With Mike Trout being Mike Trout in 2012, I found new man crushes in Cowart and Nick Maronde. Nick was sensational coming out of the pen down the stretch, but has been a starter throughout college and his minor league career. Would you Keep Nick in the bullpen to shore up any weakness, or would you put him in AA next year to keep building on his repertoire as a starter?

OK, seriously, quit making me spoil all my November content. Maronde is an incredibly difficult case, but the more I think about it, the more convinced I am that he should pitch out of the Angels pen in 2013. Everyone worries about him not being able to develop his changeup in relief, which is a legitimate concern, but I don’t think him being in the bullpen precludes him for developing the pitch. But I think that concern only arises because everyone is assuming he will be a LOOGY in the majors. However, I think that if he continues to have such great success against lefties, he can earn the right to face righties as well and start sharpening up that changeup. Additionally, he’ll get great on the job education on facing big league hitters and pitch sequencing. Meanwhile, the Angels get a year of utility out of a young arm and so many young arms are lost to attrition in the minors that it gives the Halos a nice return on their investment. They can always move him to the rotation later. There is a roadmap for how to do that now with guys like Chris Sale and Jeff Samardzija. They just need to handle it smartly instead of the half-baked manner that the Red Sox tried to move Bard to the rotation.

Jeff Sullivan posted this article at Lookout Landing, 521 people voted in the poll that they would trade the entire farm system for Mike Trout. Which brings up the totally-off-the-wall-never-going-to-happen hypothetical question, who, if anyone or any package is worth trading Mike Trout for?

Trading a whole farm system is stupid. Those guys are unproven. Now, give me so proven young stars and we can talk. And, yes, I realize that is sacrilege but let’s be practical about this. Trout is potentially a generational talent, but you know who else is? Bryce Harper. You know who else might be too? His teammate Stephen Strasburg. Both of them are young and cheap just like Trout. If the Nats came knocking with a Harper-Strasburg package, the Angels definitely listen and I am pretty sure they accept. Or maybe they don’t, that is basically a challenge trade and challenge trades never happen because both sides are worried that the other side will “win” the trade and look stupid. Let’s be honest though, this is a fun hypothetical game, but there is no real world trade offer for Trout that will ever come the Angels’ way that they’d seriously consider.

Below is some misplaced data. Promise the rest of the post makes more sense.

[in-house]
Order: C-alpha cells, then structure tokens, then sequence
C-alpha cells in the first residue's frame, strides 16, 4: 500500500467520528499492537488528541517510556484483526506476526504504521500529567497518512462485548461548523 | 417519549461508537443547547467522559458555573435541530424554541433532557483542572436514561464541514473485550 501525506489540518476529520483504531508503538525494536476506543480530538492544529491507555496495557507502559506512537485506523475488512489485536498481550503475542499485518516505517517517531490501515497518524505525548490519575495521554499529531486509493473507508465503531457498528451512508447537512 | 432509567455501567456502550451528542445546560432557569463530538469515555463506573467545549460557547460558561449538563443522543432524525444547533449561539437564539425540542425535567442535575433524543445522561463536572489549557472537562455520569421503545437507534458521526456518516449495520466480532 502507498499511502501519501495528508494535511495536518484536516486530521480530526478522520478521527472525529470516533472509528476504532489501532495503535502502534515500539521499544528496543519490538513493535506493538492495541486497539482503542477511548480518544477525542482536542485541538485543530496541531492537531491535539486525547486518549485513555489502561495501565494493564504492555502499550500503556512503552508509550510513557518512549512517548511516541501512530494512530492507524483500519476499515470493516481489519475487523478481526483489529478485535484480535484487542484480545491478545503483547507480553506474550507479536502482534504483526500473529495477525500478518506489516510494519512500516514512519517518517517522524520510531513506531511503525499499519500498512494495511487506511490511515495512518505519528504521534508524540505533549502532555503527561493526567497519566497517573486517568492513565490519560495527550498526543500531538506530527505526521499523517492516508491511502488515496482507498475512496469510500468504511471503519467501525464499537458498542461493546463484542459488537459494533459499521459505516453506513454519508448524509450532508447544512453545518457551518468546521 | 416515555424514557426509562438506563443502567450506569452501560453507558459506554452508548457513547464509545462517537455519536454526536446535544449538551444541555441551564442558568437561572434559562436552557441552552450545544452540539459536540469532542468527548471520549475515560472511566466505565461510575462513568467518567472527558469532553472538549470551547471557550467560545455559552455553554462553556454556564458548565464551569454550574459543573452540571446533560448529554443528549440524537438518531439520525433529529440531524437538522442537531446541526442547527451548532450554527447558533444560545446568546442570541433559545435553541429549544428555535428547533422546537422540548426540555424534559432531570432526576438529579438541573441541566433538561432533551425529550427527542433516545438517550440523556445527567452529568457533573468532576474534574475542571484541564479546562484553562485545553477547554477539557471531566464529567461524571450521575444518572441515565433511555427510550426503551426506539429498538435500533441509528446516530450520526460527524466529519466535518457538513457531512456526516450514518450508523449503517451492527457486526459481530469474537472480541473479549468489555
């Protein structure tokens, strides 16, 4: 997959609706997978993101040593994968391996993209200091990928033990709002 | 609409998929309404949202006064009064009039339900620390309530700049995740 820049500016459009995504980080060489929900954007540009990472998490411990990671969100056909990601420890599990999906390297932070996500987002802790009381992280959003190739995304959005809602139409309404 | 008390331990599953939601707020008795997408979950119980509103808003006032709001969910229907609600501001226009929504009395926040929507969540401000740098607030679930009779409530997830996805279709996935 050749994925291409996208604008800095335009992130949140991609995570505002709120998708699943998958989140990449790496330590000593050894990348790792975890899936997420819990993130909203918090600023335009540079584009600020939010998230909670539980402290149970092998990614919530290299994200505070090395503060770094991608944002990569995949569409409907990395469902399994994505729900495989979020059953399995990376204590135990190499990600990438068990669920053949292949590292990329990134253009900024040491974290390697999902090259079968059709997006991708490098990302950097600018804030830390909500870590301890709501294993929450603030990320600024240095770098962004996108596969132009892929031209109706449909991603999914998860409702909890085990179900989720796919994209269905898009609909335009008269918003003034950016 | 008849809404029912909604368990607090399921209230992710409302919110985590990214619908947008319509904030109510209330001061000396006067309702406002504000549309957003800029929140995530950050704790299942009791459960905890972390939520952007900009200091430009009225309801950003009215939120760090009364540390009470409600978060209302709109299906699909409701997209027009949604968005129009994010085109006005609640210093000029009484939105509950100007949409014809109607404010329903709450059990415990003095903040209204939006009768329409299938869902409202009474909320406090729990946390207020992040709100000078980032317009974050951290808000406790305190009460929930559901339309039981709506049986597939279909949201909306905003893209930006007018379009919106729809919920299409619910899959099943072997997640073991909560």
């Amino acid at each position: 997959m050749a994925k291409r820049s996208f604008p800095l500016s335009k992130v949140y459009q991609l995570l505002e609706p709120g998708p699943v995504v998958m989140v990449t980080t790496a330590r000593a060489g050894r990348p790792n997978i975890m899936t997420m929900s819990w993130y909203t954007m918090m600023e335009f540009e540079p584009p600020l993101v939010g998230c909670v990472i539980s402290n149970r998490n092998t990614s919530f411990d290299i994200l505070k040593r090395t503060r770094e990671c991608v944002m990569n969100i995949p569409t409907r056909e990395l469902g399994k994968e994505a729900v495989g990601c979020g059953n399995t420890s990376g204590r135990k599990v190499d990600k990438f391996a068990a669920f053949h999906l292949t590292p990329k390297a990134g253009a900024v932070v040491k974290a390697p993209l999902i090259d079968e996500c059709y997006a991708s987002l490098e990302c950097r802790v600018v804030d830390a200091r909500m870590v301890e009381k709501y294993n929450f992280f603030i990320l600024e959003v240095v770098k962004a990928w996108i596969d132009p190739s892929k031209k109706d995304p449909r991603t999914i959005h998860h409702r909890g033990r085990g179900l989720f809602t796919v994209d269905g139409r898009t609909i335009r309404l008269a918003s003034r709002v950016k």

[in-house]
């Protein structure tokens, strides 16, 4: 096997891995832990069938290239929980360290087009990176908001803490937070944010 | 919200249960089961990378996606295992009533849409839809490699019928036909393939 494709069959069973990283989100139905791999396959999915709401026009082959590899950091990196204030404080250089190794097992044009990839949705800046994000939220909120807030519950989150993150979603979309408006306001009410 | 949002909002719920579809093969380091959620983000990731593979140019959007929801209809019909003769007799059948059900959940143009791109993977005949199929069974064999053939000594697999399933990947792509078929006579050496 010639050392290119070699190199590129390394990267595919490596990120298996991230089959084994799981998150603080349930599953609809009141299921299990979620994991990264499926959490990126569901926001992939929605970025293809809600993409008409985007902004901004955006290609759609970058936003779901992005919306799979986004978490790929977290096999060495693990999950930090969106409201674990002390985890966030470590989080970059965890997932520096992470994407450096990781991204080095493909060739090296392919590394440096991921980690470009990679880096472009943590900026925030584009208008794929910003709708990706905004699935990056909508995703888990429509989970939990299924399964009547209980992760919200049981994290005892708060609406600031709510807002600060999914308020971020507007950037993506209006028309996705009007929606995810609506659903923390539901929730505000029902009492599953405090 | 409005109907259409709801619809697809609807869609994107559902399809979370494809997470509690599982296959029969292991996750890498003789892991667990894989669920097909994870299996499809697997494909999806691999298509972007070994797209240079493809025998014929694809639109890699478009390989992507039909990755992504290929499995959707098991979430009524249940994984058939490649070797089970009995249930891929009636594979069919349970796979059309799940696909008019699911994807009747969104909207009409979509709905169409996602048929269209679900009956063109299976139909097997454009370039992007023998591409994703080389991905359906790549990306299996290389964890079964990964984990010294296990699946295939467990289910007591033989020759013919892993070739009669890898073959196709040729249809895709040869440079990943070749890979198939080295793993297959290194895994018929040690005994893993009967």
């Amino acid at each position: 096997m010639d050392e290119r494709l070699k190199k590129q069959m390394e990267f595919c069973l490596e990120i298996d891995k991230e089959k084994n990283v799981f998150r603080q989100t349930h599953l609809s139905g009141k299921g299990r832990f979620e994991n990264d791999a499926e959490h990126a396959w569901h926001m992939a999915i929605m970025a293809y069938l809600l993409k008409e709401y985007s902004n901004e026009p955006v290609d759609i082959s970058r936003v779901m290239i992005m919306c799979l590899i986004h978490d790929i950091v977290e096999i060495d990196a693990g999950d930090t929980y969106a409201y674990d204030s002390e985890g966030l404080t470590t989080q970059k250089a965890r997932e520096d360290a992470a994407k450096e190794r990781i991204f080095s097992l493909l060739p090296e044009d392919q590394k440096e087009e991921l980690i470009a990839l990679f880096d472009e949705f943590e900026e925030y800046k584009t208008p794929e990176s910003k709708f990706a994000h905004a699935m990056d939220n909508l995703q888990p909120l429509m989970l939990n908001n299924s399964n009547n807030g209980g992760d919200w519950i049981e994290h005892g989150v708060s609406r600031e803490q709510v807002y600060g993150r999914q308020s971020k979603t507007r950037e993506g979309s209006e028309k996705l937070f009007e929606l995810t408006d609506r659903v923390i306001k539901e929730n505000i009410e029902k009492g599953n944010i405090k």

It’s looking more and more like Torii Hunter might not be re-signing with the Angels, and nothing has been said as to what the team is thinking about doing with Dan Haren and Ervin Santana. With the prospect of signing Zack Greinke looming, who would you keep, if any of them?

September 30, 2012; Arlington, TX, USA; Los Angeles Angels starting pitcher Zack Greinke (23) throws to the Texas Rangers during the first inning at Rangers Ballpark in Arlington. Mandatory Credit: Jim Cowsert-US PRESSWIRE

I keep Greinke, obviously. I assume that was a given in your question. Santana can go pound sand for all I care. Haren I would only bring back for the right price, no more than two years and $18 million. People forget that he was a popular AL Cy Young sleeper pick heading into the season. People were falling all over themselves to point out how underrated he was. His back problems really screwed all that up though, but I think that since the back issues appear to be minor enough, he is a good enough gamble. As for Hunter, I’ve gone back and forth on him. He means a lot to the fans and I think he means… something to the clubhouse but his .389 BABIP screams regression. Basically, it comes down to whether or not it is worth spending several million bucks on what is probably going to be a league average right fielder because of what he adds to the clubhouse chemistry. Personally, I think chemistry is overrated. Even if it isn’t, do the Angels really need it? They have Pujols, he is a proven leader. They also have Trout and people won’t shut up about what a great leader he already is. Plus, I think that Scioscia guy that sits on the bench is good for a thing or two in the clubhouse still.